• There are a few exceptions, generally because (a) a term that is common isn't used in a page title (rare), and (b) where the term is so common that searching the index for it could be frustrating. (Example: "As of")
  • Essays in user space. As of February, 2009 no one has gotten around to searching user space for pages worth adding to the index.
  • Humor pages. These can be confusing to new editors, and to editors for whom English is not a native language.

Also, the index does not list every possible topic as a topic.

Links to websites outside of Commons, and other "unofficial" entries[edit]

The purpose of the index isn't to dictate what is official, it's to help editors be more effective and efficient. The index therefore contains these "unofficial" entries:

  • Tools, even if in userspace or completely outside of Commons
  • Statistics and similar factual information, regardless of location
  • Project pages on other Wikipedias (especially the English Wikipedia) if they seem applicable to Commons, and no corresponding project page exists on Commons yet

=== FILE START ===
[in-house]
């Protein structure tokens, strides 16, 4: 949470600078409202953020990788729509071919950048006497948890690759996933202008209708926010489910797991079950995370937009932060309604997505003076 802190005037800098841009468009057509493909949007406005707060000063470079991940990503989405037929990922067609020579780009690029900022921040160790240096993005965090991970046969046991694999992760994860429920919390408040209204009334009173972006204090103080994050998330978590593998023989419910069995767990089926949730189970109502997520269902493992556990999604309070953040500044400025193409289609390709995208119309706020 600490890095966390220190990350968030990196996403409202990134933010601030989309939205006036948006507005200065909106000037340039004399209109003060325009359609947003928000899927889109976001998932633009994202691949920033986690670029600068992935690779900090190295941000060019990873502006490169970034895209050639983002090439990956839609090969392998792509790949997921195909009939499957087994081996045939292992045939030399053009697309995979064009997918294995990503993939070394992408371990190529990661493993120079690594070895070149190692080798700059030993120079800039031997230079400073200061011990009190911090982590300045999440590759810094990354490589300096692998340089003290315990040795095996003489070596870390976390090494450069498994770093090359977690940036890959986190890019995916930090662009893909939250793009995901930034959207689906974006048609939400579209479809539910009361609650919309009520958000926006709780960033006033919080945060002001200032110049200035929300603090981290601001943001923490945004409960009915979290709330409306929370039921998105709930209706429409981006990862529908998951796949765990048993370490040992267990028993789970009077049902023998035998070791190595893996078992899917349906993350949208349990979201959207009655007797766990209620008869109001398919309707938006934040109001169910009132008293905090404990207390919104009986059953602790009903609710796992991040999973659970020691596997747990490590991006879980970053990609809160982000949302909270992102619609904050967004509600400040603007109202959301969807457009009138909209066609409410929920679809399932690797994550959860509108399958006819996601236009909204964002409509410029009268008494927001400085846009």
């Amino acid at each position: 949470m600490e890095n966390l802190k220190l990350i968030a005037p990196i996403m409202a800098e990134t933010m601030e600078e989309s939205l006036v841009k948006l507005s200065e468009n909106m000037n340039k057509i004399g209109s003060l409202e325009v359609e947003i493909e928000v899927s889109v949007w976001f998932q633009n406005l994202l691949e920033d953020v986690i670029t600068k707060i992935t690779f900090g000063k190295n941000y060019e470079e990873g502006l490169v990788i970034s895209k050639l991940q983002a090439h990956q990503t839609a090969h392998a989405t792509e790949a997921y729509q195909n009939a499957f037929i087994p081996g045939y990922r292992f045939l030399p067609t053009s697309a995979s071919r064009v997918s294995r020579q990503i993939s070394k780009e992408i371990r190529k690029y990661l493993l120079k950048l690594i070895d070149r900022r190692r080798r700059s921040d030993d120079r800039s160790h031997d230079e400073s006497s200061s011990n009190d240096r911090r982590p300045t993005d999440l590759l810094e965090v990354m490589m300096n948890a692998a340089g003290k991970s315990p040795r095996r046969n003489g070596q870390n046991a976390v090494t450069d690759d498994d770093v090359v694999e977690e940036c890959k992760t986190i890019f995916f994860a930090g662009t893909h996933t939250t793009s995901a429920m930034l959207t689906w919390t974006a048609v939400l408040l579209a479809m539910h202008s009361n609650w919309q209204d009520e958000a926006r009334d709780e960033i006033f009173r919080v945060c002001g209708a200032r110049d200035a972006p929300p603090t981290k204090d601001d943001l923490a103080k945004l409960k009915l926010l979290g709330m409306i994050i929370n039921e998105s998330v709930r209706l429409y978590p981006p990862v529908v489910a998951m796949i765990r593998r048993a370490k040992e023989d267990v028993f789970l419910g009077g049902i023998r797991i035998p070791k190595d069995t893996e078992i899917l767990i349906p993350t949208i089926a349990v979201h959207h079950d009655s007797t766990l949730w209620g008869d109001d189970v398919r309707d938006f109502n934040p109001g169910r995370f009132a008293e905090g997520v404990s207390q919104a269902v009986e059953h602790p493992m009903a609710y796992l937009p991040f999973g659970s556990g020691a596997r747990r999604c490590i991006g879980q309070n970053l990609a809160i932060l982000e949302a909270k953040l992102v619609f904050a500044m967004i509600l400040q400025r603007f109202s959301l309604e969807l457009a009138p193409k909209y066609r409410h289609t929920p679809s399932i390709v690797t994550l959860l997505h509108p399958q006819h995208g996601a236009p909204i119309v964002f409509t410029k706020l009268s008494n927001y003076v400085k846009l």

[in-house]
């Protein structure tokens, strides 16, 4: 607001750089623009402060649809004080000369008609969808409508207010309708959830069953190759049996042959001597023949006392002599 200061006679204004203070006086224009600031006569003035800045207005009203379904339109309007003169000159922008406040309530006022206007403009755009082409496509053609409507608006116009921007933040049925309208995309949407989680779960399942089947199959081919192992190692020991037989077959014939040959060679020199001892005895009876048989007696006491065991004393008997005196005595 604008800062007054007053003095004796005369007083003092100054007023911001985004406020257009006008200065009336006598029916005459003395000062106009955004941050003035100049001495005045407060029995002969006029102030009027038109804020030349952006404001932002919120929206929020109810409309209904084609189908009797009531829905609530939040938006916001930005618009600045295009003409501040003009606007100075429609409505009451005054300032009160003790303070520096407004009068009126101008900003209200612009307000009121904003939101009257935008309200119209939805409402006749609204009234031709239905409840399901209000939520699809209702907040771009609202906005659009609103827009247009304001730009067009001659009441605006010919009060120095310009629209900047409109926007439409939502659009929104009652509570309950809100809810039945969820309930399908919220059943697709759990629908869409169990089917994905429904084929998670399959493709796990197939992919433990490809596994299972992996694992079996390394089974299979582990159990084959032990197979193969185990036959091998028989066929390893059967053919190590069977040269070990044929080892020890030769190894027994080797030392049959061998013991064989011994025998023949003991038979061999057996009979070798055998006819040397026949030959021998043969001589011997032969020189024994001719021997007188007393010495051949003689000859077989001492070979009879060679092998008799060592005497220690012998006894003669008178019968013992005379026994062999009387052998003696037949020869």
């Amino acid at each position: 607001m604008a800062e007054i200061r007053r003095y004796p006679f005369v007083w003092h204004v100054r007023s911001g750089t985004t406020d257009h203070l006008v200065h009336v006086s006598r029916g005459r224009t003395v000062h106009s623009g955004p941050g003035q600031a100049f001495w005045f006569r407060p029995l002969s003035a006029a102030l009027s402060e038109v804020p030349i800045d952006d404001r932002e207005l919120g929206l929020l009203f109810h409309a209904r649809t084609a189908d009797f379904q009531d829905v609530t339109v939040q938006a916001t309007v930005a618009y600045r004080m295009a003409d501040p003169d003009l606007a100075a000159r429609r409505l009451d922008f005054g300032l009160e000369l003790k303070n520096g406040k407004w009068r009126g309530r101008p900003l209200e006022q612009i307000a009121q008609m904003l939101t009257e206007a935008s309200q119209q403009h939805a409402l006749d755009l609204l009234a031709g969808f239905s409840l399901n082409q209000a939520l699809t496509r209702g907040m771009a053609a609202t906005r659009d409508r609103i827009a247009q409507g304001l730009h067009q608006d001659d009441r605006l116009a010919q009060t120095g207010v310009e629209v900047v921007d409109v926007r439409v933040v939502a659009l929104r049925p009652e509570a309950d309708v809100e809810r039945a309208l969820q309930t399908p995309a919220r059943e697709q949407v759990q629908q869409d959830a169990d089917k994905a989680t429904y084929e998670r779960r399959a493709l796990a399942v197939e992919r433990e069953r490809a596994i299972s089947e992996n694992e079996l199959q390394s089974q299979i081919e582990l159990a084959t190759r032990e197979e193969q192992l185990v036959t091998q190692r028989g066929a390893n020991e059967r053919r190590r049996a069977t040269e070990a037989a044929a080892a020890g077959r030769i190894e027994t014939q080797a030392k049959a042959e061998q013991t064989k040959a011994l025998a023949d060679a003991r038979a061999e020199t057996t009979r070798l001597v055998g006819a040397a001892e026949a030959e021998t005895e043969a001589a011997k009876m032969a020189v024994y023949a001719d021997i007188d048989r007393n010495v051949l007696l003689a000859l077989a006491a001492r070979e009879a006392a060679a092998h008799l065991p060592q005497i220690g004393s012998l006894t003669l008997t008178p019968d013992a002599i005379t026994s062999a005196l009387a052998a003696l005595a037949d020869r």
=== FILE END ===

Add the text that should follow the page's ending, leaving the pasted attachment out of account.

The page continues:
Editors who have created a new page or are otherwise highly involved with a page should think carefully before adding their own pages to the index. Rather, please suggest, on Commons talk:Editor's index to Commons, that someone else add such a page (if this in fact seems appropriate), and let other (uninvolved) editors decide. (For the reasoning as to why authors shouldn't add links to their own pages, see w:Wikipedia:Autobiography and w:Wikipedia:Conflict of interest.)

  • This guideline of not linking to one's own pages probably does not need to be as strict on Commons as it is for the Editor's index to Wikipedia. Commons has fewer project pages than the English Wikipedia, so the index isn't as big, and thus there are more content holes to fill. If controvery erupts over what "should" be in the index, we'll deal with it when we get there.